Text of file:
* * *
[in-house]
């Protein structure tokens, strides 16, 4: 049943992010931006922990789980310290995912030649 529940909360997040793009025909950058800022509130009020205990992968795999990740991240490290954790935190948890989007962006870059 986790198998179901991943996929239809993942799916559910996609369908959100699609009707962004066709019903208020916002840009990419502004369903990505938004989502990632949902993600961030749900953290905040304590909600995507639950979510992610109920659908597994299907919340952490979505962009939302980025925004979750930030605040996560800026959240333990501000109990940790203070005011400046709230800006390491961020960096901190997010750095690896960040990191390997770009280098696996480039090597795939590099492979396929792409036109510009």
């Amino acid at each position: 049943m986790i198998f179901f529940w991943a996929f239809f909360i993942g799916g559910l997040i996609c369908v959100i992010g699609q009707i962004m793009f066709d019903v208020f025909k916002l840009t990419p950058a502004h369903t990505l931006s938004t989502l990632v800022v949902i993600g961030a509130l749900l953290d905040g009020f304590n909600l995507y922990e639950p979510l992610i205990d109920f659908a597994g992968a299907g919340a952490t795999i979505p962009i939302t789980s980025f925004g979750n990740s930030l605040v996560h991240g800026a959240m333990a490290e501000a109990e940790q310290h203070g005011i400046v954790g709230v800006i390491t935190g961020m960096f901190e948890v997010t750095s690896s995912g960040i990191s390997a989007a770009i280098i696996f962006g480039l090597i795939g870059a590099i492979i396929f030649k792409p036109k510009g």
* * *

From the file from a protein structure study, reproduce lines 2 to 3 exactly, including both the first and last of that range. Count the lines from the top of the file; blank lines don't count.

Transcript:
């Protein structure tokens, strides 16, 4: 049943992010931006922990789980310290995912030649 529940909360997040793009025909950058800022509130009020205990992968795999990740991240490290954790935190948890989007962006870059 986790198998179901991943996929239809993942799916559910996609369908959100699609009707962004066709019903208020916002840009990419502004369903990505938004989502990632949902993600961030749900953290905040304590909600995507639950979510992610109920659908597994299907919340952490979505962009939302980025925004979750930030605040996560800026959240333990501000109990940790203070005011400046709230800006390491961020960096901190997010750095690896960040990191390997770009280098696996480039090597795939590099492979396929792409036109510009």
């Amino acid at each position: 049943m986790i198998f179901f529940w991943a996929f239809f909360i993942g799916g559910l997040i996609c369908v959100i992010g699609q009707i962004m793009f066709d019903v208020f025909k916002l840009t990419p950058a502004h369903t990505l931006s938004t989502l990632v800022v949902i993600g961030a509130l749900l953290d905040g009020f304590n909600l995507y922990e639950p979510l992610i205990d109920f659908a597994g992968a299907g919340a952490t795999i979505p962009i939302t789980s980025f925004g979750n990740s930030l605040v996560h991240g800026a959240m333990a490290e501000a109990e940790q310290h203070g005011i400046v954790g709230v800006i390491t935190g961020m960096f901190e948890v997010t750095s690896s995912g960040i990191s390997a989007a770009i280098i696996f962006g480039l090597i795939g870059a590099i492979i396929f030649k792409p036109k510009g």